Unlike the VDH data that reports cumulative hospitalizations, their data on hospitalizations reflects people currently hospitalized for COVID-19 (whether with confirmed or pending cases), and that number is at 1,502.

The data used by the VDH to report cumulative hospitalizations is based on information reported in hospital claims. On the other hand, the numbers reported by the Virginia Hospital & Healthcare Association are based on a current census from hospitals, which provides a separate data set.

West Virginia updates

In the part of West Virginia we cover, there have been 11 confirmed cases in Grant County, 38 confirmed cases in Hardy County, and 9 confirmed cases in Pendleton County.

Timing of VDH data

The Virginia Department of Health COVID-19 website is updating with the latest statewide numbers somewhere between 9 a.m. and 10 a.m. each day. In recent days, that has steadily creeped closer to 10 a.m.

The numbers that appear on that list are based on the cases that had been submitted to the department by 5 p.m. the previous day, so there is always some lag between when local health districts announce positive test results and when the department’s numbers reflect those new results.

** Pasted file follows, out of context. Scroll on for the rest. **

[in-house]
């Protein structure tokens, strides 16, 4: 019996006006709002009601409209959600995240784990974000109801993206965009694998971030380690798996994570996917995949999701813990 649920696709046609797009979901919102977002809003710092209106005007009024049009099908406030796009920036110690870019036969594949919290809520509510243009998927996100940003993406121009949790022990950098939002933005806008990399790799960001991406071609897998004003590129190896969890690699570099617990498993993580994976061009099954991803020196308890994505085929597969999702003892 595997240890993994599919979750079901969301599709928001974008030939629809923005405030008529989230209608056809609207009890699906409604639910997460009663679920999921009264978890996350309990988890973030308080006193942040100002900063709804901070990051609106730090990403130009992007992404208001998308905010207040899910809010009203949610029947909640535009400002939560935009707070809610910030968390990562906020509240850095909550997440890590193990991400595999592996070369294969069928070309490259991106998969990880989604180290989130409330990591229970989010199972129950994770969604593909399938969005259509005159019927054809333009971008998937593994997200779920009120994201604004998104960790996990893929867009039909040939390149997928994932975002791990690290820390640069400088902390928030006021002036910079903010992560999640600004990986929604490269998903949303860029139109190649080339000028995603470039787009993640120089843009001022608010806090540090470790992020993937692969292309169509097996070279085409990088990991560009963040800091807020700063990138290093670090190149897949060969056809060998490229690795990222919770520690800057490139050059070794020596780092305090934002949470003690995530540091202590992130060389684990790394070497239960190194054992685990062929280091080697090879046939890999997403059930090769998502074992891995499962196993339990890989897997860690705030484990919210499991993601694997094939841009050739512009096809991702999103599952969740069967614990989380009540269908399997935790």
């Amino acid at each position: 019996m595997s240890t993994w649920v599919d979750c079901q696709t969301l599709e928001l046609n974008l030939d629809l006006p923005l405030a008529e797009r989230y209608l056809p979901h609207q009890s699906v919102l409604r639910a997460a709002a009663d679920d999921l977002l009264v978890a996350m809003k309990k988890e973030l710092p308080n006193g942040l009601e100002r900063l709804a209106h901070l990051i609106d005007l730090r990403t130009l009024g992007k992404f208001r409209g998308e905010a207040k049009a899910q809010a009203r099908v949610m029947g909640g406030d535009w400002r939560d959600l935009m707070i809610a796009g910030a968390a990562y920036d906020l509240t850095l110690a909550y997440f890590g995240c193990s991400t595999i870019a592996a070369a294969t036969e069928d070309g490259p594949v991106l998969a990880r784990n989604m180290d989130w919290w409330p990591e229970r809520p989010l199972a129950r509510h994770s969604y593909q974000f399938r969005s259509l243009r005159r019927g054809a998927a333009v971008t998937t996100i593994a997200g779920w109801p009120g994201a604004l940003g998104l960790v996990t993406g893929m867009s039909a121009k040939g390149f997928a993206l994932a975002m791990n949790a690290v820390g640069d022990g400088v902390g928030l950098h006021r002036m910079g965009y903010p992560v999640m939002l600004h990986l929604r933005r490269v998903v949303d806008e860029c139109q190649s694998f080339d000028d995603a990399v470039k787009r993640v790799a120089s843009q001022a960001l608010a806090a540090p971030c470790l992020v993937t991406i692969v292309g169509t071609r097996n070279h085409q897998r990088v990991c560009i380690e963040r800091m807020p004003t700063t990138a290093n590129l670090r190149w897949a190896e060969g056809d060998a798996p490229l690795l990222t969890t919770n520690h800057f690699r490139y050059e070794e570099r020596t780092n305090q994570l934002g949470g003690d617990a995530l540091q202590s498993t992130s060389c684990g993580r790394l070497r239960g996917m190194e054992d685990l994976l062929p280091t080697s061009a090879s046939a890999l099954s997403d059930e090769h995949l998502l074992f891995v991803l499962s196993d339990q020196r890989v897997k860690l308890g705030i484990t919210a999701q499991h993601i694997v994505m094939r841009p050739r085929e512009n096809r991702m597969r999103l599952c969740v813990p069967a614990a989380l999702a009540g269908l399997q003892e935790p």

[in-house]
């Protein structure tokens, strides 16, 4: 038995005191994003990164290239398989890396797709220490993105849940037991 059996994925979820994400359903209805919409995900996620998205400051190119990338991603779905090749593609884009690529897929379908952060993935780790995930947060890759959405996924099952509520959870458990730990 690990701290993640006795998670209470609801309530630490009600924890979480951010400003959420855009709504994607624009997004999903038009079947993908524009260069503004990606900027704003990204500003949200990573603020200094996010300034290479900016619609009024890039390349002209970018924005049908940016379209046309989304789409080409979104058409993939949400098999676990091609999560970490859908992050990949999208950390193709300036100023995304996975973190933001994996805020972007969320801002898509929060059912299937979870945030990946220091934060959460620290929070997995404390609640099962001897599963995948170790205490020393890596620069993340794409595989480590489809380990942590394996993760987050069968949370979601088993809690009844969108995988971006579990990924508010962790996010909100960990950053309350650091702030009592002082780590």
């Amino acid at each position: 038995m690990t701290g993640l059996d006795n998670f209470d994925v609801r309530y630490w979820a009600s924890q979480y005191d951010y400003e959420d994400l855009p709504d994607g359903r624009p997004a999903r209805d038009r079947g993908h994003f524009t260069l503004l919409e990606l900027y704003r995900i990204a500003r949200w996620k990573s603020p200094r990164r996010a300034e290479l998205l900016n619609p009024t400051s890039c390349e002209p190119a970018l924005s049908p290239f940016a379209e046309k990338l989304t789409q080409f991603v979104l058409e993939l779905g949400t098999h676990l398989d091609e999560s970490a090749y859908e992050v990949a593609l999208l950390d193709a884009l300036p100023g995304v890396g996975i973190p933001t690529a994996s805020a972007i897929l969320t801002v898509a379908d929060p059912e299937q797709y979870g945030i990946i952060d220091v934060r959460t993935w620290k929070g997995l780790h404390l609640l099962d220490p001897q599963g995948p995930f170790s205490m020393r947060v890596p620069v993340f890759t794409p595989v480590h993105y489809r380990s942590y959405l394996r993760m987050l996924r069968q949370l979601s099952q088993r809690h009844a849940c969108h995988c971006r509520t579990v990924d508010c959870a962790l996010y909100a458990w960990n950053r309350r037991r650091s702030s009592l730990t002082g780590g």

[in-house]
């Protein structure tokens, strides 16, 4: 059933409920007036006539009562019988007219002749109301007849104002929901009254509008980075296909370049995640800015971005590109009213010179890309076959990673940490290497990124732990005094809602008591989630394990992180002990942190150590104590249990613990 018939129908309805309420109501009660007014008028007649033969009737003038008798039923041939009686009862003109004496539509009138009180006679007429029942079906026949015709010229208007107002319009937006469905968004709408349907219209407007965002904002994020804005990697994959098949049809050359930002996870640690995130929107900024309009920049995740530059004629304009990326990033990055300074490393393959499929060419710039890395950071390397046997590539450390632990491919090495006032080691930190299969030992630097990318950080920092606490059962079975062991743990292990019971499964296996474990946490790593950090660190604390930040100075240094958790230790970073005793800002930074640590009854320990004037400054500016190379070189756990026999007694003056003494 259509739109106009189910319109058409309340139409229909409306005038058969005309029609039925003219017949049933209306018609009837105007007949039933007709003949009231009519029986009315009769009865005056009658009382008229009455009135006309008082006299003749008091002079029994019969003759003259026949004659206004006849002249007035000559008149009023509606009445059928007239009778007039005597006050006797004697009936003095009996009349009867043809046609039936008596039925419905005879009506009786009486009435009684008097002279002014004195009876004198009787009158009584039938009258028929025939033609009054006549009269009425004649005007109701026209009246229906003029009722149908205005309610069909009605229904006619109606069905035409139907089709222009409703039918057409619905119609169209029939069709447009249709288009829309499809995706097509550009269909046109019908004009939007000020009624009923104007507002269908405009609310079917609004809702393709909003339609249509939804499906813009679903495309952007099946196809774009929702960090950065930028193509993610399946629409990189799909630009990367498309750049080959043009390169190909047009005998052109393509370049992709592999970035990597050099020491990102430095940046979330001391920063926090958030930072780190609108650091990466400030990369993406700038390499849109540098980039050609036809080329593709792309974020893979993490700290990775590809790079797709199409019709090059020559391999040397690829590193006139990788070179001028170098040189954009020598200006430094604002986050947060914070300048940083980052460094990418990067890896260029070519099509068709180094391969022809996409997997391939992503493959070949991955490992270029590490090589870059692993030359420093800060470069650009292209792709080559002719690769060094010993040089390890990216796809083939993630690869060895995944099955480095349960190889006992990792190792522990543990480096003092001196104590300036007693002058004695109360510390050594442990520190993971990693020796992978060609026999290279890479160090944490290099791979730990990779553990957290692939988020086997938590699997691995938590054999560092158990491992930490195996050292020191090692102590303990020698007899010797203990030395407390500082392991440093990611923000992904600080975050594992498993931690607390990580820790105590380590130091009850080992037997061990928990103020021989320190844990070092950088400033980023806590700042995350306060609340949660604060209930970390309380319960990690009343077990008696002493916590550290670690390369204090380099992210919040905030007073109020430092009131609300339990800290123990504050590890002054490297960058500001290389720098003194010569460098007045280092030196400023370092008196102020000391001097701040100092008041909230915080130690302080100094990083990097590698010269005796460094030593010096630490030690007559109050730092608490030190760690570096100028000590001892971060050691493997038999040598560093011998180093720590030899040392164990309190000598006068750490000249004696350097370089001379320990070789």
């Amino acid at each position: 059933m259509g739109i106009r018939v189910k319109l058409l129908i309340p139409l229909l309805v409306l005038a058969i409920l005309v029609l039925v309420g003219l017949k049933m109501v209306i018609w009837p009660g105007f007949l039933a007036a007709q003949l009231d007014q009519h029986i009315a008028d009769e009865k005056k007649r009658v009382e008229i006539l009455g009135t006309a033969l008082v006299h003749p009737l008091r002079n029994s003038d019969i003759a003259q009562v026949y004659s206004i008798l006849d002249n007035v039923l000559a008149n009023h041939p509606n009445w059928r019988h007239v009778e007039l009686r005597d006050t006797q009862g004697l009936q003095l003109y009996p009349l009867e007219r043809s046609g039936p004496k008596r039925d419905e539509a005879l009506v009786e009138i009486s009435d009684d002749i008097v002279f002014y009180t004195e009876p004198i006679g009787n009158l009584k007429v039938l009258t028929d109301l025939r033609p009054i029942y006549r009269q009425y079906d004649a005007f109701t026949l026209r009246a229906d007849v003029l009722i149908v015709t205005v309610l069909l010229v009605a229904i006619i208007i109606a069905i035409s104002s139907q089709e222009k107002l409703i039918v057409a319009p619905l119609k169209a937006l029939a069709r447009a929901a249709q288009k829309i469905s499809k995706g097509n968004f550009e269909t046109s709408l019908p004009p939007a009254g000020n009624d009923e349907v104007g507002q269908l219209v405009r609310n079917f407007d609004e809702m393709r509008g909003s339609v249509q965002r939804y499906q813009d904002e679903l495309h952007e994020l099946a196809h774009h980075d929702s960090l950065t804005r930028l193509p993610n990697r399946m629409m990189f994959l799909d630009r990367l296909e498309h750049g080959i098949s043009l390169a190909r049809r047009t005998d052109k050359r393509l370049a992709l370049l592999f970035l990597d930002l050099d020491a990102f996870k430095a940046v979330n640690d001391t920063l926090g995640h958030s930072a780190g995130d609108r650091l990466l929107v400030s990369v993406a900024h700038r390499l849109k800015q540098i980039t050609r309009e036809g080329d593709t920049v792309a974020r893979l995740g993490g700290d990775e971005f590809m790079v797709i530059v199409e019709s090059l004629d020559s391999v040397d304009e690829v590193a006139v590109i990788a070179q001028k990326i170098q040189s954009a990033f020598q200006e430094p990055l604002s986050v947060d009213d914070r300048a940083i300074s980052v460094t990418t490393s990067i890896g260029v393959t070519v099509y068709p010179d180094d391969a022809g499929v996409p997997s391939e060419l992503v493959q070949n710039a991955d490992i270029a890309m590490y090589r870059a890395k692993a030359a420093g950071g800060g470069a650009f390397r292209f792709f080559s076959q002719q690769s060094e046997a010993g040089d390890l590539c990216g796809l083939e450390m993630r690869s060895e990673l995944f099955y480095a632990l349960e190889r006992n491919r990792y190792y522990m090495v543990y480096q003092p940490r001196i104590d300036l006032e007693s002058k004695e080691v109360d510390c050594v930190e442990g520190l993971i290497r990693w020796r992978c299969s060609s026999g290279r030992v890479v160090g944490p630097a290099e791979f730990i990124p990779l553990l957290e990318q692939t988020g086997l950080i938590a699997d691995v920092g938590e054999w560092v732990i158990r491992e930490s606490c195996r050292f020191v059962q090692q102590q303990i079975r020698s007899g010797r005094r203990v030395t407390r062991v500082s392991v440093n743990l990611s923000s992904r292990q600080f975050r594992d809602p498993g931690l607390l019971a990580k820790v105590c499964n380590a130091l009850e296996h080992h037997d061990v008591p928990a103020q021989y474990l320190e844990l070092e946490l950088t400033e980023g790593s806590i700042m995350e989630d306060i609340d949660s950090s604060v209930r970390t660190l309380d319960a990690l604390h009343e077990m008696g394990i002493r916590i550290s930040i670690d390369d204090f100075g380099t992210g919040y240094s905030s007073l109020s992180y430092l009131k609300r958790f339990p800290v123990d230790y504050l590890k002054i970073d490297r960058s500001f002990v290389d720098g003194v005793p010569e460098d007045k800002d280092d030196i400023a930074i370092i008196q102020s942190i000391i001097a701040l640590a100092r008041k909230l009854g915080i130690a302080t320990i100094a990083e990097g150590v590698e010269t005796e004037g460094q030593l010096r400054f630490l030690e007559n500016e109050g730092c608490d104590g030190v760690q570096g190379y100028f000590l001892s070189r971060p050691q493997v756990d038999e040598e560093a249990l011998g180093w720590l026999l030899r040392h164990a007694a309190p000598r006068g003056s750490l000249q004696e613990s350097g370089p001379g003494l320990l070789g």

Reporting by local health districts

Our Virginia counties are primarily served by the Central Shenandoah Health District, which covers Augusta, Bath, Highland, Rockbridge and Rockingham counties, as well as the cities of Buena Vista, Harrisonburg, Lexington, Staunton and Waynesboro; and the Lord Fairfax Health District, which covers Shenandoah, Page, Frederick, Warren, and Clarke counties, as well as the city of Winchester.

The statewide situation in Virginia